One Thing You Know: Everybody needs pitching.
Another Thing You Know: There aren't many (good) pitchers available.
One of the teams that doesn't actually need much pitching is the Chicago White Sox, who had six starters for much of last season and figure to have five or six next season, regardless. Still, there's a pretty good chance that they're going to lose Mark Buehrle, who's been their ace for this whole century. Joe Cowley:
The Sox announced Wednesday they had offered arbitration to Buehrle, making sure they will receive some compensation if he signs elsewhere. He is a Type B free agent, so the Sox would get an extra pick between the first and second rounds of the June draft if he departs.
What has become apparent is that the Sox made a small miscalculation on what the market for Buehrle would be like. According to a source, the Sox thought that there would be five or six teams interested in him and that a two-year deal would get it done.
Well, the Miami Marlins, Washington Nationals, New York Yankees, Boston Red Sox, Toronto Blue Jays, Minnesota Twins, Texas Rangers, Kansas City Royals, Arizona Diamondbacks, St. Louis Cardinals and even the Cubs have given them a reality check. The list of interested teams continues to grow, and several three-year offers have come in already.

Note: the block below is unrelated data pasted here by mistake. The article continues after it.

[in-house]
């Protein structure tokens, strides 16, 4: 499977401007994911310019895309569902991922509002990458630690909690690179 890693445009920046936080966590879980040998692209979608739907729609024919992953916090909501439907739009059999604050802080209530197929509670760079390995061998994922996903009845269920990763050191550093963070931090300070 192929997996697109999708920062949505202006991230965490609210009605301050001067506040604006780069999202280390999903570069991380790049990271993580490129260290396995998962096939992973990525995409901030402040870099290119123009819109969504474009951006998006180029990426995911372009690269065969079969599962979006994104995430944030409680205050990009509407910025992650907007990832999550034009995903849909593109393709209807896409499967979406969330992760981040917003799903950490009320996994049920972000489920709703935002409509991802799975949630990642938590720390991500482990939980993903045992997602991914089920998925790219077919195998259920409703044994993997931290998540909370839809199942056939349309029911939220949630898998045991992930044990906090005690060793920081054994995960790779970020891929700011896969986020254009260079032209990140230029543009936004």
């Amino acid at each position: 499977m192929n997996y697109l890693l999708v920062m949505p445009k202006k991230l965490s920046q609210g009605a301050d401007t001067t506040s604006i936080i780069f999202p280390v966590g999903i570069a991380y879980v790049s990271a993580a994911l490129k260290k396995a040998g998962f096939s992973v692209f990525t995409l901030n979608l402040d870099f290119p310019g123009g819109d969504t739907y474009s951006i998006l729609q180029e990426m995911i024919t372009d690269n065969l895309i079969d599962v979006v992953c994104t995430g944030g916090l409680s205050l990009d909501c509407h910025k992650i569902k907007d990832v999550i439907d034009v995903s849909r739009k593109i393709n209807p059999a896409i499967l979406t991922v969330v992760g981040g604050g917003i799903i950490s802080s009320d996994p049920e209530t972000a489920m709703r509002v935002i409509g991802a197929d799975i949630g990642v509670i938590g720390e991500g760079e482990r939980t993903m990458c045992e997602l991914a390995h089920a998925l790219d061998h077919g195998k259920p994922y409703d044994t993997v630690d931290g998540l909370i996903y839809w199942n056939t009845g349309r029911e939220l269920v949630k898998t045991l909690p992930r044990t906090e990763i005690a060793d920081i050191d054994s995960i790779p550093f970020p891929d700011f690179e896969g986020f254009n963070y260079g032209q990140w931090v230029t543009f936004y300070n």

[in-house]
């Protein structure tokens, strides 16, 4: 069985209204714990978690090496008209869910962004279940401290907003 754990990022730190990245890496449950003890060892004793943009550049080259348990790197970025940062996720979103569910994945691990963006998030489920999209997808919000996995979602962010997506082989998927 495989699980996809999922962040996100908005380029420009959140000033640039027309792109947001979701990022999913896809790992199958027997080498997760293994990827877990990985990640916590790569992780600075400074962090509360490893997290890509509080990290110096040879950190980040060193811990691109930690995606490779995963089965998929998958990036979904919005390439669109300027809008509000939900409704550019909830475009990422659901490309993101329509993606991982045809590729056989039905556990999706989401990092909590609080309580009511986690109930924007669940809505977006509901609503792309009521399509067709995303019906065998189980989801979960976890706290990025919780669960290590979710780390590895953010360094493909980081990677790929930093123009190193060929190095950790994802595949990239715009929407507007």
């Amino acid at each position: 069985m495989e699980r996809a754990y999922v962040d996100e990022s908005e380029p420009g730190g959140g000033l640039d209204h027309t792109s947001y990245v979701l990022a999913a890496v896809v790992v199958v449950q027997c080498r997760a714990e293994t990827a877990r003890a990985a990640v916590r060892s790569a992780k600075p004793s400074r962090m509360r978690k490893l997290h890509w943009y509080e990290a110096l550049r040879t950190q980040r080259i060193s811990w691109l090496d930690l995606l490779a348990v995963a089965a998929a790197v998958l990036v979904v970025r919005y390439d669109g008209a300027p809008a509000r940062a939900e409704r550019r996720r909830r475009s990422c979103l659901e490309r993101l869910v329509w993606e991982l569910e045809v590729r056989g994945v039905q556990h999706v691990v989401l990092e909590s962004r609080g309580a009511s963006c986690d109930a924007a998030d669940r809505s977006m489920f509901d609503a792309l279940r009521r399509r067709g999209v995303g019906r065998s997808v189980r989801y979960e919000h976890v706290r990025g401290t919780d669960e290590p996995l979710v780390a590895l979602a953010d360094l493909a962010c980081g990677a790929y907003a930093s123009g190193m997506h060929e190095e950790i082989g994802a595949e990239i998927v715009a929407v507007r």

If you want another reason to be happy about the Elias rankings finally dying, after 30 fershlugginer years, there you've got it: Mark Buehrle is a Type B ... presumably because his team hasn't been scoring enough runs while he was the pitcher of record. Or something.
I don't think we should make too much of the White Sox's supposed naïveté; "a source" could mean just about anything, including nothing. But if (say) Kenny Williams really did believe the interest in Buehrle would be so tepid, he should exit the proceedings right along with the stupid Elias rankings.
Mark Buehrle is an incredible pitcher. No, he's not Sandy Koufax. He's not even C.J. Wilson. But he's been incredibly consistent. Over the last 10 seasons, he leads the major leagues in innings and his ERA+ is 118, right in line with a fair number of Hall of Fame pitchers (Gaylord Perry, Bert Blyleven, Warren Spahn, etc.).
I don't mean to suggest that Buehrle's a Hall of Fame-type pitcher; he's never really been brilliant enough for that. Neither will I suggest that Buehrle's due for a big raise; his $14 million salary in 2011 was commensurate with his abilities and contributions.
If anything, this suggests to me that the White Sox still have a shot at re-signing Buehrle. He's worth around $15 million per season, and that's around what the White Sox were just paying him. Yes, he'll probably get offered a three- or four-year deal at around $15 million per season. Well, unless the Sox think he's doing to stop being Mark Buehrle, there's not obvious reason for them to let him get away. And my guess is that Buehrle, who's been with the organization for his entire professional career, isn't particularly eager to find a new home.